The Maltese Falcon is a 1930 detective novel by Dashiell Hammett, originally serialized in the magazine Black Mask beginning with the September 1929 issue. The story has been adapted several times for the cinema. The main character, Sam Spade, appears in this novel and in three lesser-known short stories and is widely cited as the crystallizing figure in the development of the hard-boiled private detective genre. Raymond Chandler's character Philip Marlowe, for instance, was strongly influenced by Hammett's Spade. Spade was a departure from Hammett's nameless detective, The Continental Op. Spade combined several features of previous detectives, notably his cold detachment, keen eye for detail, unflinching, sometimes ruthless, determination to achieve his own form of justice, and a complete lack of sentimentality.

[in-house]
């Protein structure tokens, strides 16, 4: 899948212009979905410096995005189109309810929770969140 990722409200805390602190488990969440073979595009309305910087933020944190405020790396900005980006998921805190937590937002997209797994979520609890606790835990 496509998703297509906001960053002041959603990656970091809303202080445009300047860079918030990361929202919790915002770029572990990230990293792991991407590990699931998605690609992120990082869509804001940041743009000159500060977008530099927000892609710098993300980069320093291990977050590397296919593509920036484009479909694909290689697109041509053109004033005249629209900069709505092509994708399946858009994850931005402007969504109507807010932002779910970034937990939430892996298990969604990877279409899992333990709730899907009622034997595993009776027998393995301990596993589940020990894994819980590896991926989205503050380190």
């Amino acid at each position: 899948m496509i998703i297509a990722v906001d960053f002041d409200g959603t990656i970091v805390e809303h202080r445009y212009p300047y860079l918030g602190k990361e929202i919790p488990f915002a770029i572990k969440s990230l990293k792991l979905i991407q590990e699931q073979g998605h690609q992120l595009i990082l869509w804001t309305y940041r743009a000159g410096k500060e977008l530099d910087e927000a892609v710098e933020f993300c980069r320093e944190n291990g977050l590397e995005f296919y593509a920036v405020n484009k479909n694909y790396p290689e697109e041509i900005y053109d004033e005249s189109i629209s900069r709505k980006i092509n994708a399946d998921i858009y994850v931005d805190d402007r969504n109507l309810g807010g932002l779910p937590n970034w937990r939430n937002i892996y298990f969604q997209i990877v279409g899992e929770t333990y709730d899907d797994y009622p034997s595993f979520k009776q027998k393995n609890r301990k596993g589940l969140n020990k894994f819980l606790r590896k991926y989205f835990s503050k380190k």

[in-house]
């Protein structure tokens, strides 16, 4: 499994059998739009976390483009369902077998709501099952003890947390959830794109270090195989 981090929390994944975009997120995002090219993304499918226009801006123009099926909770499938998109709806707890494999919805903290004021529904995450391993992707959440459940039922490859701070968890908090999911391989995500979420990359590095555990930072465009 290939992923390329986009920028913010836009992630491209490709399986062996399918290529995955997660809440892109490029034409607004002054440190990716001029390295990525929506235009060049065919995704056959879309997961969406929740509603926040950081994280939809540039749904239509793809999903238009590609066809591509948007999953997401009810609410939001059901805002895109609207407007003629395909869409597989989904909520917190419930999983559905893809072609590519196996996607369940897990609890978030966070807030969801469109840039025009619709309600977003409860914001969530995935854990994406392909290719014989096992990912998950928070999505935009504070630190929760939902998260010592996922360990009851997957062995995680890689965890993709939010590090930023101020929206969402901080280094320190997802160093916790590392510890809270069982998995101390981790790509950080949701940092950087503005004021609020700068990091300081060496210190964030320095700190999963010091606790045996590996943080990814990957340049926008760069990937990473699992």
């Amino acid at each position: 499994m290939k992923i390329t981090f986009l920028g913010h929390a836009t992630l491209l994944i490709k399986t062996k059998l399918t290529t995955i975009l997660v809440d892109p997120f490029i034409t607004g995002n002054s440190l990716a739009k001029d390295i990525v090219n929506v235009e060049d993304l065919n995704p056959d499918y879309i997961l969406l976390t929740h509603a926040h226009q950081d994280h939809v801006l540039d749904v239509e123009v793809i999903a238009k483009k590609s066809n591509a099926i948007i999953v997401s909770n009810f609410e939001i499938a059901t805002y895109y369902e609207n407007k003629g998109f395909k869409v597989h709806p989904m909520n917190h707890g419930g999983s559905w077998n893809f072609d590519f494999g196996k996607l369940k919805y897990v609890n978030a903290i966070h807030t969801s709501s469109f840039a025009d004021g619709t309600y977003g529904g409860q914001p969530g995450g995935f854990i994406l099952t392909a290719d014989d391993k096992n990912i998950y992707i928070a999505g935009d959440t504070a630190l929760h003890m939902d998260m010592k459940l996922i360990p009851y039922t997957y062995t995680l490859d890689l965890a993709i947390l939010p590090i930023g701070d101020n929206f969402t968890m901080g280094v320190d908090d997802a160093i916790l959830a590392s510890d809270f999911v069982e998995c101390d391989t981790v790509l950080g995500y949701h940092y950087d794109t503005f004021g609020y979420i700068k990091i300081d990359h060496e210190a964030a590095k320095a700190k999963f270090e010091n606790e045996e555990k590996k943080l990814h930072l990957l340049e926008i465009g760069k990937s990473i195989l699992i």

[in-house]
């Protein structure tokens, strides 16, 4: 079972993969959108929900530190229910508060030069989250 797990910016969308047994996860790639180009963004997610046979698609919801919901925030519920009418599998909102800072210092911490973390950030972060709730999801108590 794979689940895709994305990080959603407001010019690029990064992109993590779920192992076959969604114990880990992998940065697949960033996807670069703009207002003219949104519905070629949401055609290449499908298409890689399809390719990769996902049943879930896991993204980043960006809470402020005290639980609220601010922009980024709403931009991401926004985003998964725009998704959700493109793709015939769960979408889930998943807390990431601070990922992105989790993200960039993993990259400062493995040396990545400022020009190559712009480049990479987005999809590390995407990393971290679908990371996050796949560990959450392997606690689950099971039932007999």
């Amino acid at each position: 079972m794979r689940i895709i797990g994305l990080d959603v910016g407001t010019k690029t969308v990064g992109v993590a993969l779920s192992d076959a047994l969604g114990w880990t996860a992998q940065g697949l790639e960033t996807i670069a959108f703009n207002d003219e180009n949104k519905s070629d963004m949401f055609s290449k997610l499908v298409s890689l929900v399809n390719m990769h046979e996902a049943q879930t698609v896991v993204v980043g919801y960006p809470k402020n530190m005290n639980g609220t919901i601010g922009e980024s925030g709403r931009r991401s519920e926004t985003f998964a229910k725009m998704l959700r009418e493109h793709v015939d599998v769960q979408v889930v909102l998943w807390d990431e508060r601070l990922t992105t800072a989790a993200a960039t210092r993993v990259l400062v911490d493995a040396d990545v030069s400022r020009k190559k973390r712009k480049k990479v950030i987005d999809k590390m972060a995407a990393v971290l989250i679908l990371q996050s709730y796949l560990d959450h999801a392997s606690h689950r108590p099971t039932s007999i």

The novel contains a considerable amount of homosexual subtext concerning Wilmer Cook and Joel Cairo (Cairo is also referred to as the "Levantine"), all of which was excised, because of Production Code restraints, from the 1941 film version starring Humphrey Bogart and Mary Astor, the best known of three films between 1931 and 1941 adapted from Hammett's novel. The briefly seen character Rhea Gutman, who has no back story, does not appear in any of the film versions. In 1998, the Modern Library ranked The Maltese Falcon 56th on its list of the 100 best English-language novels of the 20th century.
The story is told entirely in external third-person narrative; there is no description whatever of any character's internal thoughts or feelings, only what they say and do, and how they look.